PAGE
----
Vigil for Dayton man, 71, found in Wolf Creek turns into call for justice

DAYTON - UPDATE @ 8:22 p.m. (Sept. 28):  The family and friends of Charles Romine gathered on the bridge spanning the Wolf Creek, where his body was found Sept. 20, for a vigil that turned into a protest rally focused on a call for justice.

Reva Romine said the family wants to find out what happened between the time her brother called 9-1-1 on Monday, Sept. 18, and the time she called 9-1-1 for help in trying to find him.

Charles Romine was found dead, in the Wolf Creek, two days after his initial call to 9-1-1.

“Nobody should be afraid, or should have to say, ‘I would have called 9-1-1 but they’re not going to come because we’re black or we live on this side of town or we’re out in a rich neighborhood....,” Reva Romine said.

“There should be no criteria when you want to target the bottom line of helping somebody,” she said.

Reva Romine and others at the vigil-rally held signs for motorists to read as they drove by the gathering. One of the signs read, “We want justice 4 Charles Romine.”

“When you call 9-1-1 for help, we don’t feel like you should say, ‘Oh, well, are you Caucasian? Are you black? Are you Hispanic? When you call 9-1-1, you’re supposed to receive the help you’re asking for,” she said.

Family members have told News Center 7’s Caroline Reinwald they have retained an attorney because they feel the Dayton Police Department and Montgomery County Regional Dispatch, where 9-1-1 calls are handled, did not do enough to find Charles Romine.

“It sounds like they just left him hanging in the rocks [along the Wolf Creek, where he was found], dehydrated, without any care,” Reva Romine said.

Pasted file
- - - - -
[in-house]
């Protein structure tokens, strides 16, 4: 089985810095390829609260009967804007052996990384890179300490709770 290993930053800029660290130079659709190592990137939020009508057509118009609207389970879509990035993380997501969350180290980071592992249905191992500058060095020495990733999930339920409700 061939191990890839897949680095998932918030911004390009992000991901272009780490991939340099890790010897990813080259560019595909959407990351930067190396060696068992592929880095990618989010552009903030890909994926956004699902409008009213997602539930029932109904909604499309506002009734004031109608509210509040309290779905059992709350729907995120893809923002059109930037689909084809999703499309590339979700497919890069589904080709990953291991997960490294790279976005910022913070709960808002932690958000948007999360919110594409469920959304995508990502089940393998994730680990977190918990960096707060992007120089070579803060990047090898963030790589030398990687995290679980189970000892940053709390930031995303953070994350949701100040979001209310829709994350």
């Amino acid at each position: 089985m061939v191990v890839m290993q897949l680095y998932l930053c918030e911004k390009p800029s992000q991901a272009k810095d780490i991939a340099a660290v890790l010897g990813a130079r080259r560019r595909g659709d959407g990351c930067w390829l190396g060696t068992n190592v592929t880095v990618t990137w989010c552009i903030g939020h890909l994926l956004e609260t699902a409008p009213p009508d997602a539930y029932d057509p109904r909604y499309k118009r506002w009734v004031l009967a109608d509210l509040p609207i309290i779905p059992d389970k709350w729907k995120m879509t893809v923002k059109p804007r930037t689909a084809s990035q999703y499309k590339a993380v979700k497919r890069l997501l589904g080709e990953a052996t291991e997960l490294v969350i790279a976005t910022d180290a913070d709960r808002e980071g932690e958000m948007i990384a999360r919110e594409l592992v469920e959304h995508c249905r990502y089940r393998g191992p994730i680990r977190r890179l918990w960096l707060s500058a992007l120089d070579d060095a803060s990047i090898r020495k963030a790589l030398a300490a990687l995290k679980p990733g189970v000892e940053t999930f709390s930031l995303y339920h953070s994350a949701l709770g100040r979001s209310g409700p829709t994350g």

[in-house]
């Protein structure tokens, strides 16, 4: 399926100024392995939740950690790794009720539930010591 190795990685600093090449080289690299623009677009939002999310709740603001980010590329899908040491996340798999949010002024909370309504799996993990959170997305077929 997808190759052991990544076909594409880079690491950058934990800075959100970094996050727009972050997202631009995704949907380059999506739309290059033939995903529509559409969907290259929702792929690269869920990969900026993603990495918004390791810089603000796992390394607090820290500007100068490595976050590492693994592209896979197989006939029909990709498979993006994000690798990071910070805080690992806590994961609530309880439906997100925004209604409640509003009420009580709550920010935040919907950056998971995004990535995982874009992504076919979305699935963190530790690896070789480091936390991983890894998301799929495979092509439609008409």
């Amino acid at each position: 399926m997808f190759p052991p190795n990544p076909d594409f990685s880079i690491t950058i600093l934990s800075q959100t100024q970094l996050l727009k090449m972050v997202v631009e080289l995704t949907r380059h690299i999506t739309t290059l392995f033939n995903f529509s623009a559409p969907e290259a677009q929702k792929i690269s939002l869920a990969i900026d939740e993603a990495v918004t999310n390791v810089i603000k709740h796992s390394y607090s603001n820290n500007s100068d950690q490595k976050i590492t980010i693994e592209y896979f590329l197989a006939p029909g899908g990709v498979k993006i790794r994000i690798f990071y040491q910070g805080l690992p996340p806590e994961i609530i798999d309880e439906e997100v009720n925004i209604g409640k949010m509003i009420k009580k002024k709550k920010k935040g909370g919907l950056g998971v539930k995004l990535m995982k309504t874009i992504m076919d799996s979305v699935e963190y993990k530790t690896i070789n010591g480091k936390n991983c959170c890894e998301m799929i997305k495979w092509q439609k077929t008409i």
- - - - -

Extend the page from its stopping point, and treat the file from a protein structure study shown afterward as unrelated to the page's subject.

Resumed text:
Neither the police department nor the sheriff’s office has responded to the family’s claims.

The funeral for Charles Romine is set for Friday morning.


Here’s a brief timeline regarding Charles Romine, of Dayton, and the 9-1-1 calls he made:

  • He called 9-1-1 just after 2:20 p.m. Monday, Sept. 18
  • He called 9-1-1 at 2:20 a.m. Wednesday, Sept. 20
  • Call log closed after police could not find Romine and he didn't answer dispatchers' calls
  • Romine's body was found in Wolf Creek about 4:30 p.m. Wednesday, Sept. 20

On Monday afternoon, Charles Romine was tired, thirsty, alone and confused about where he was when he called 911. Two days later, the Dayton man’s body was found in Wolf Creek.

Romine — who relatives said had vision problems but was a regular on RTA buses — called 911 just after 2:20 p.m. Monday. In a nearly 8-minute conversation, he tried to relay where he thought he was and that he hadn’t drank water in hours.

“I need a rescue,” Romine told a dispatcher, according to audio obtained by this news organization. “I’ve been on these rocks for, like, three hours.”

Three Dayton police officers searched for him, but Romine was not near the South Main Street location he told the dispatcher.

An endangered missing adult alert was sent out, but Romine wasn’t located until Wednesday when his body was recovered from Wolf Creek at least three miles to the northwest from the downtown location he gave a dispatcher.

RELATED: Dayton police ask for help finding endangered missing man

A Montgomery County Regional Dispatch representative said Romine’s cell phone call was examined, but that search only netted which tower the call went through.

Romine’s grandson said he was “beyond hurt” and “very angry” with first responders.

“That 911 call didn’t save anything,” Darshawn Romine said. “They couldn’t prevent a life from dying. They couldn’t prevent a family from a whole lot of pain.”

RELATED: Man recovered from Wolf Creek remembered as family oriented

“The Dayton Police Department extends our sincere condolences to the family of Charles Romine,” Dayton police Chief Richard Biehl said in a prepared statement.

“We are currently reviewing all information regarding Mr. Romine’s case, from his initial contact with the Montgomery County Regional Dispatch Center to the very sad conclusion of Mr. Romine being found deceased by one of our detectives.

“Until we have a chance to review all those events and the actions taken, we are not in a position to talk about what decisions were made or if certain technology should have been used.”

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